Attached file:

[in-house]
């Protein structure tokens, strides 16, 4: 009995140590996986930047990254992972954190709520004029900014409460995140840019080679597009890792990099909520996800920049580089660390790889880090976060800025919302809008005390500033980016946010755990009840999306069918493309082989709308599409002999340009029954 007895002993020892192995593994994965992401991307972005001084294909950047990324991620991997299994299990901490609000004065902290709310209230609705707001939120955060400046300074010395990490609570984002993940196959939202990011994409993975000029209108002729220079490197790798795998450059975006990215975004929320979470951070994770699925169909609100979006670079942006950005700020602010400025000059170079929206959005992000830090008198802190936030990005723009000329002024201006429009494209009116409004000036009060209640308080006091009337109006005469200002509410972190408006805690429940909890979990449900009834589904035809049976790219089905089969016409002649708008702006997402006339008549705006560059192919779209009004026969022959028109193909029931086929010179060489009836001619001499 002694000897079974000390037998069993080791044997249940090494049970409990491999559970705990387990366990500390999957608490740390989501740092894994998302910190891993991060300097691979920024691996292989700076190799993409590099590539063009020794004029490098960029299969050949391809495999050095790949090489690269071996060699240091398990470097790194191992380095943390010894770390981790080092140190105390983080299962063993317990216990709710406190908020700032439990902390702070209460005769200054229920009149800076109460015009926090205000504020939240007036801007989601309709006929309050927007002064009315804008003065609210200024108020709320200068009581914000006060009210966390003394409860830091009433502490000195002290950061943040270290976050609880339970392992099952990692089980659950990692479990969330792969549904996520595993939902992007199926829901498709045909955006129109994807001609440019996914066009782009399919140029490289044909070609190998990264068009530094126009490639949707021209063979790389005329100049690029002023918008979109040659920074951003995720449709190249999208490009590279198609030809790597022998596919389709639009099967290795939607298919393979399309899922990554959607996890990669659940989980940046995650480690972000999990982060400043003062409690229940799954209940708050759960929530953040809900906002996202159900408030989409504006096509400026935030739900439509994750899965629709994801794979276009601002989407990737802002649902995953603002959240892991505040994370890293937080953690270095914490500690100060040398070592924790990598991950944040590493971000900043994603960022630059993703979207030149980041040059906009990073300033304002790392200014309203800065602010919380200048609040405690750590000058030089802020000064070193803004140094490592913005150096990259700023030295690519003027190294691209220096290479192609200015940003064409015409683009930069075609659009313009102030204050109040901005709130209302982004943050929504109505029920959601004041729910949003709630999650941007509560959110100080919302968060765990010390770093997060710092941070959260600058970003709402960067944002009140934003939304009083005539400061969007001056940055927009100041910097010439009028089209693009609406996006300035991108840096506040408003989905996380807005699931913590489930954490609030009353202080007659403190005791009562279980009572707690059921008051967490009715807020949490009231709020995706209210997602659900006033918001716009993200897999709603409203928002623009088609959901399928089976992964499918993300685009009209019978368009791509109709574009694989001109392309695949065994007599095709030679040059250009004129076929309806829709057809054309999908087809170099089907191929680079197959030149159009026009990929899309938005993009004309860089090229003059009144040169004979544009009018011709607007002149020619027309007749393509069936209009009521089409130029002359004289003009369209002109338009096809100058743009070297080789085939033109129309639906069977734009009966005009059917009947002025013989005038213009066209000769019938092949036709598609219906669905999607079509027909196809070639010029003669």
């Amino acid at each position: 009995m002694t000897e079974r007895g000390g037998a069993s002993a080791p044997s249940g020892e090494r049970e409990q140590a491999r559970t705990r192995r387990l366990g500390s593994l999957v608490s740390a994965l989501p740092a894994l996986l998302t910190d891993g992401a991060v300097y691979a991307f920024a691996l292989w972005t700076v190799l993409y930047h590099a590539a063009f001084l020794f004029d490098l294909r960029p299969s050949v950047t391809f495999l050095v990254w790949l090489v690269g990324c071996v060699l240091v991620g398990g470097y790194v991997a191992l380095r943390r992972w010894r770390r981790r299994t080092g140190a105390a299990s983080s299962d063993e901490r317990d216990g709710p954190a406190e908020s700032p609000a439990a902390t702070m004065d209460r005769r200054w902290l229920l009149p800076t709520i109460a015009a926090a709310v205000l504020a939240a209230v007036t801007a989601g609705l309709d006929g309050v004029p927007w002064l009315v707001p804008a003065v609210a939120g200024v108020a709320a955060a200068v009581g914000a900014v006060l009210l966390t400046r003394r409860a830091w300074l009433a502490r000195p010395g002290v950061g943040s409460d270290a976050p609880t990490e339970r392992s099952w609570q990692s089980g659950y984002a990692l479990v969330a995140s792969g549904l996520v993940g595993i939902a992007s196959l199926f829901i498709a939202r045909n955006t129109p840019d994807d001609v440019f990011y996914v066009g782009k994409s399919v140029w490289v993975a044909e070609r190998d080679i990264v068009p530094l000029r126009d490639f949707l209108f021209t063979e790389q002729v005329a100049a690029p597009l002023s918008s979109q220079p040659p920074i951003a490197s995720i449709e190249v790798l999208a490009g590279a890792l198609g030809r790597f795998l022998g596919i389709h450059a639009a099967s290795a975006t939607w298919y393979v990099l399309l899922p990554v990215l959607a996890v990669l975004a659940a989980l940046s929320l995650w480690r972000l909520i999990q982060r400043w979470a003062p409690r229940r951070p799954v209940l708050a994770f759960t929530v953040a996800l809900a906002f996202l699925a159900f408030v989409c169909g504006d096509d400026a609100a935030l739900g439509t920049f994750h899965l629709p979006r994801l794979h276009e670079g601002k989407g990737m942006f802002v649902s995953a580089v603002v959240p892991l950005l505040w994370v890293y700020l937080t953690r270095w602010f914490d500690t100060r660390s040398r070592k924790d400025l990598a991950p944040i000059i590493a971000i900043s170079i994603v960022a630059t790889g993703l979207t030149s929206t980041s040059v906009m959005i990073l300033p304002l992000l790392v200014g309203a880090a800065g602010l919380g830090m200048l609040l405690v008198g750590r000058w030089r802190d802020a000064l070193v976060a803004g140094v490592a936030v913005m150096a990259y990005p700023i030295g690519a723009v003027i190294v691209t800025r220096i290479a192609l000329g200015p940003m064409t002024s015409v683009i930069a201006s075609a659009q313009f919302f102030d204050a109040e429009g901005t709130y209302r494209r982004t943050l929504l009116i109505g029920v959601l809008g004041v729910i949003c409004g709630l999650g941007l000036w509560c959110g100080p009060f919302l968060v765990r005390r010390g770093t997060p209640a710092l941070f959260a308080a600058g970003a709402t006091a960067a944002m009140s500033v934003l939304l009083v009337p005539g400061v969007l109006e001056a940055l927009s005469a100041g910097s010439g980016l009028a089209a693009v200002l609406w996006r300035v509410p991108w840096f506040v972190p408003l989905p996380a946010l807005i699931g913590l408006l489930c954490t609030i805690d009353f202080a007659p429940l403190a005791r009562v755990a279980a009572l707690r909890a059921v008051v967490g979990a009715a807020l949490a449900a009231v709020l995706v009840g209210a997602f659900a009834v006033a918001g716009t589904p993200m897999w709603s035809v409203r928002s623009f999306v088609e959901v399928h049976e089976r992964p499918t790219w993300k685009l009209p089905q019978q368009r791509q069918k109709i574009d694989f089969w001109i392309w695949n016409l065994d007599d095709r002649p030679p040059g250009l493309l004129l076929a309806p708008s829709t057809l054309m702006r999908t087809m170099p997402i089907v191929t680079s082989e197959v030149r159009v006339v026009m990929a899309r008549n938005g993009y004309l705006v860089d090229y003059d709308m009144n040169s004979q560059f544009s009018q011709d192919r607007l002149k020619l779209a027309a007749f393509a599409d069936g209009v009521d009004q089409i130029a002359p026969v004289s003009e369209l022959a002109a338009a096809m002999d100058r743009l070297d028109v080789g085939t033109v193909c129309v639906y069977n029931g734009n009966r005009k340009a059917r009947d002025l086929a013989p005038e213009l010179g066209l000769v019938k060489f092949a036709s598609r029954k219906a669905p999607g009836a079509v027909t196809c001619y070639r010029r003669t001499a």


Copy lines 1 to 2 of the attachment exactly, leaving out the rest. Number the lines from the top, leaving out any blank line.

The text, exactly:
[in-house]
């Protein structure tokens, strides 16, 4: 009995140590996986930047990254992972954190709520004029900014409460995140840019080679597009890792990099909520996800920049580089660390790889880090976060800025919302809008005390500033980016946010755990009840999306069918493309082989709308599409002999340009029954 007895002993020892192995593994994965992401991307972005001084294909950047990324991620991997299994299990901490609000004065902290709310209230609705707001939120955060400046300074010395990490609570984002993940196959939202990011994409993975000029209108002729220079490197790798795998450059975006990215975004929320979470951070994770699925169909609100979006670079942006950005700020602010400025000059170079929206959005992000830090008198802190936030990005723009000329002024201006429009494209009116409004000036009060209640308080006091009337109006005469200002509410972190408006805690429940909890979990449900009834589904035809049976790219089905089969016409002649708008702006997402006339008549705006560059192919779209009004026969022959028109193909029931086929010179060489009836001619001499 002694000897079974000390037998069993080791044997249940090494049970409990491999559970705990387990366990500390999957608490740390989501740092894994998302910190891993991060300097691979920024691996292989700076190799993409590099590539063009020794004029490098960029299969050949391809495999050095790949090489690269071996060699240091398990470097790194191992380095943390010894770390981790080092140190105390983080299962063993317990216990709710406190908020700032439990902390702070209460005769200054229920009149800076109460015009926090205000504020939240007036801007989601309709006929309050927007002064009315804008003065609210200024108020709320200068009581914000006060009210966390003394409860830091009433502490000195002290950061943040270290976050609880339970392992099952990692089980659950990692479990969330792969549904996520595993939902992007199926829901498709045909955006129109994807001609440019996914066009782009399919140029490289044909070609190998990264068009530094126009490639949707021209063979790389005329100049690029002023918008979109040659920074951003995720449709190249999208490009590279198609030809790597022998596919389709639009099967290795939607298919393979399309899922990554959607996890990669659940989980940046995650480690972000999990982060400043003062409690229940799954209940708050759960929530953040809900906002996202159900408030989409504006096509400026935030739900439509994750899965629709994801794979276009601002989407990737802002649902995953603002959240892991505040994370890293937080953690270095914490500690100060040398070592924790990598991950944040590493971000900043994603960022630059993703979207030149980041040059906009990073300033304002790392200014309203800065602010919380200048609040405690750590000058030089802020000064070193803004140094490592913005150096990259700023030295690519003027190294691209220096290479192609200015940003064409015409683009930069075609659009313009102030204050109040901005709130209302982004943050929504109505029920959601004041729910949003709630999650941007509560959110100080919302968060765990010390770093997060710092941070959260600058970003709402960067944002009140934003939304009083005539400061969007001056940055927009100041910097010439009028089209693009609406996006300035991108840096506040408003989905996380807005699931913590489930954490609030009353202080007659403190005791009562279980009572707690059921008051967490009715807020949490009231709020995706209210997602659900006033918001716009993200897999709603409203928002623009088609959901399928089976992964499918993300685009009209019978368009791509109709574009694989001109392309695949065994007599095709030679040059250009004129076929309806829709057809054309999908087809170099089907191929680079197959030149159009026009990929899309938005993009004309860089090229003059009144040169004979544009009018011709607007002149020619027309007749393509069936209009009521089409130029002359004289003009369209002109338009096809100058743009070297080789085939033109129309639906069977734009009966005009059917009947002025013989005038213009066209000769019938092949036709598609219906669905999607079509027909196809070639010029003669």